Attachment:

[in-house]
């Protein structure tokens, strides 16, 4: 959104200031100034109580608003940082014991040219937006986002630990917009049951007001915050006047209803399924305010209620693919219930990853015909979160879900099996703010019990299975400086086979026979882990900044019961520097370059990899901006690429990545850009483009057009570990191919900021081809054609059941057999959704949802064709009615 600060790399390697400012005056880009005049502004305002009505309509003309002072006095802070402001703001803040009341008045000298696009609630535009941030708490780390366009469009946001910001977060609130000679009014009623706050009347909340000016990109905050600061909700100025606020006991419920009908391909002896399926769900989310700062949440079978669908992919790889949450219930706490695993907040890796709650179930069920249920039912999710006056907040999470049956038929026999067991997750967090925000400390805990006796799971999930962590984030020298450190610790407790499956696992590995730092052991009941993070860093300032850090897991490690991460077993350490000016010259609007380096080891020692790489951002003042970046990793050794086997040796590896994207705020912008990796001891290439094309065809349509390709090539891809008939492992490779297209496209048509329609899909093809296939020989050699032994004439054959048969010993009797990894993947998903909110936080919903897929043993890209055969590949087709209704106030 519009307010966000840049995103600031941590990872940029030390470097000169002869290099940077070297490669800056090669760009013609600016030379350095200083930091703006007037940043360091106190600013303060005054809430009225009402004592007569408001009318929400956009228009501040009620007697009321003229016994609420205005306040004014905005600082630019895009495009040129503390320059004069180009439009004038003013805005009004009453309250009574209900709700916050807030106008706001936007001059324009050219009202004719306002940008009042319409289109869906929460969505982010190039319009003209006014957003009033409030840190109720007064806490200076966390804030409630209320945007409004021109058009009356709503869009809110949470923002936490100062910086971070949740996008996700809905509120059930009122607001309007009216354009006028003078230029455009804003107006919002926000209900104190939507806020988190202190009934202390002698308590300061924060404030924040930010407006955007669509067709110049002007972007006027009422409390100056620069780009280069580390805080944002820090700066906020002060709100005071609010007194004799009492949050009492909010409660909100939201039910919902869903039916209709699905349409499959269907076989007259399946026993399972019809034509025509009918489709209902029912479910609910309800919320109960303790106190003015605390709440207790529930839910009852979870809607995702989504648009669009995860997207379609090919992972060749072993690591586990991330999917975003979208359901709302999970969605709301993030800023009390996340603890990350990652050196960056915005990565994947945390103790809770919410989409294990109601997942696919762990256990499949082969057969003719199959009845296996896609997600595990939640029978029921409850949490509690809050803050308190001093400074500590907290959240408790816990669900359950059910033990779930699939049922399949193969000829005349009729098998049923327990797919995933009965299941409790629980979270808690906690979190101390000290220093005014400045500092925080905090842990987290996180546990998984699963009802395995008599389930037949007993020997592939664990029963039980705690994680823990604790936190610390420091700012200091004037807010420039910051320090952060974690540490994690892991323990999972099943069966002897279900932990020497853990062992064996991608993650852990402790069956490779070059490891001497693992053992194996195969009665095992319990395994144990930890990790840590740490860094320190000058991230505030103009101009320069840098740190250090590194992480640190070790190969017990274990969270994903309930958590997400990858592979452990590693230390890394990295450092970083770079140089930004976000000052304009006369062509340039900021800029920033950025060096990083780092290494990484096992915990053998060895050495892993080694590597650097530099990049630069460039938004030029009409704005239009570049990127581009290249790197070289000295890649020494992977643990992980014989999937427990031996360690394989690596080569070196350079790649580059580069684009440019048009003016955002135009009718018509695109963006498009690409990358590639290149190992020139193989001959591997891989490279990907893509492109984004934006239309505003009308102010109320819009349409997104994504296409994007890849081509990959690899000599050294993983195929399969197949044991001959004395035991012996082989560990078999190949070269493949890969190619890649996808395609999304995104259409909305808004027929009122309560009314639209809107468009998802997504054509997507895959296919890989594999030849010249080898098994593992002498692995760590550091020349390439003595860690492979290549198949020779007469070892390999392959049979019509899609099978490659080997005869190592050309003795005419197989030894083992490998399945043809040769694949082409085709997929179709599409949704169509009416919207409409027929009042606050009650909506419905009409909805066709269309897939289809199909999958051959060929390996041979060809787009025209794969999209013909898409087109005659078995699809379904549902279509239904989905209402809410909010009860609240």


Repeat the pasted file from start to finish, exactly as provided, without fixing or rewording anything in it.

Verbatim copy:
[in-house]
């Protein structure tokens, strides 16, 4: 959104200031100034109580608003940082014991040219937006986002630990917009049951007001915050006047209803399924305010209620693919219930990853015909979160879900099996703010019990299975400086086979026979882990900044019961520097370059990899901006690429990545850009483009057009570990191919900021081809054609059941057999959704949802064709009615 600060790399390697400012005056880009005049502004305002009505309509003309002072006095802070402001703001803040009341008045000298696009609630535009941030708490780390366009469009946001910001977060609130000679009014009623706050009347909340000016990109905050600061909700100025606020006991419920009908391909002896399926769900989310700062949440079978669908992919790889949450219930706490695993907040890796709650179930069920249920039912999710006056907040999470049956038929026999067991997750967090925000400390805990006796799971999930962590984030020298450190610790407790499956696992590995730092052991009941993070860093300032850090897991490690991460077993350490000016010259609007380096080891020692790489951002003042970046990793050794086997040796590896994207705020912008990796001891290439094309065809349509390709090539891809008939492992490779297209496209048509329609899909093809296939020989050699032994004439054959048969010993009797990894993947998903909110936080919903897929043993890209055969590949087709209704106030 519009307010966000840049995103600031941590990872940029030390470097000169002869290099940077070297490669800056090669760009013609600016030379350095200083930091703006007037940043360091106190600013303060005054809430009225009402004592007569408001009318929400956009228009501040009620007697009321003229016994609420205005306040004014905005600082630019895009495009040129503390320059004069180009439009004038003013805005009004009453309250009574209900709700916050807030106008706001936007001059324009050219009202004719306002940008009042319409289109869906929460969505982010190039319009003209006014957003009033409030840190109720007064806490200076966390804030409630209320945007409004021109058009009356709503869009809110949470923002936490100062910086971070949740996008996700809905509120059930009122607001309007009216354009006028003078230029455009804003107006919002926000209900104190939507806020988190202190009934202390002698308590300061924060404030924040930010407006955007669509067709110049002007972007006027009422409390100056620069780009280069580390805080944002820090700066906020002060709100005071609010007194004799009492949050009492909010409660909100939201039910919902869903039916209709699905349409499959269907076989007259399946026993399972019809034509025509009918489709209902029912479910609910309800919320109960303790106190003015605390709440207790529930839910009852979870809607995702989504648009669009995860997207379609090919992972060749072993690591586990991330999917975003979208359901709302999970969605709301993030800023009390996340603890990350990652050196960056915005990565994947945390103790809770919410989409294990109601997942696919762990256990499949082969057969003719199959009845296996896609997600595990939640029978029921409850949490509690809050803050308190001093400074500590907290959240408790816990669900359950059910033990779930699939049922399949193969000829005349009729098998049923327990797919995933009965299941409790629980979270808690906690979190101390000290220093005014400045500092925080905090842990987290996180546990998984699963009802395995008599389930037949007993020997592939664990029963039980705690994680823990604790936190610390420091700012200091004037807010420039910051320090952060974690540490994690892991323990999972099943069966002897279900932990020497853990062992064996991608993650852990402790069956490779070059490891001497693992053992194996195969009665095992319990395994144990930890990790840590740490860094320190000058991230505030103009101009320069840098740190250090590194992480640190070790190969017990274990969270994903309930958590997400990858592979452990590693230390890394990295450092970083770079140089930004976000000052304009006369062509340039900021800029920033950025060096990083780092290494990484096992915990053998060895050495892993080694590597650097530099990049630069460039938004030029009409704005239009570049990127581009290249790197070289000295890649020494992977643990992980014989999937427990031996360690394989690596080569070196350079790649580059580069684009440019048009003016955002135009009718018509695109963006498009690409990358590639290149190992020139193989001959591997891989490279990907893509492109984004934006239309505003009308102010109320819009349409997104994504296409994007890849081509990959690899000599050294993983195929399969197949044991001959004395035991012996082989560990078999190949070269493949890969190619890649996808395609999304995104259409909305808004027929009122309560009314639209809107468009998802997504054509997507895959296919890989594999030849010249080898098994593992002498692995760590550091020349390439003595860690492979290549198949020779007469070892390999392959049979019509899609099978490659080997005869190592050309003795005419197989030894083992490998399945043809040769694949082409085709997929179709599409949704169509009416919207409409027929009042606050009650909506419905009409909805066709269309897939289809199909999958051959060929390996041979060809787009025209794969999209013909898409087109005659078995699809379904549902279509239904989905209402809410909010009860609240």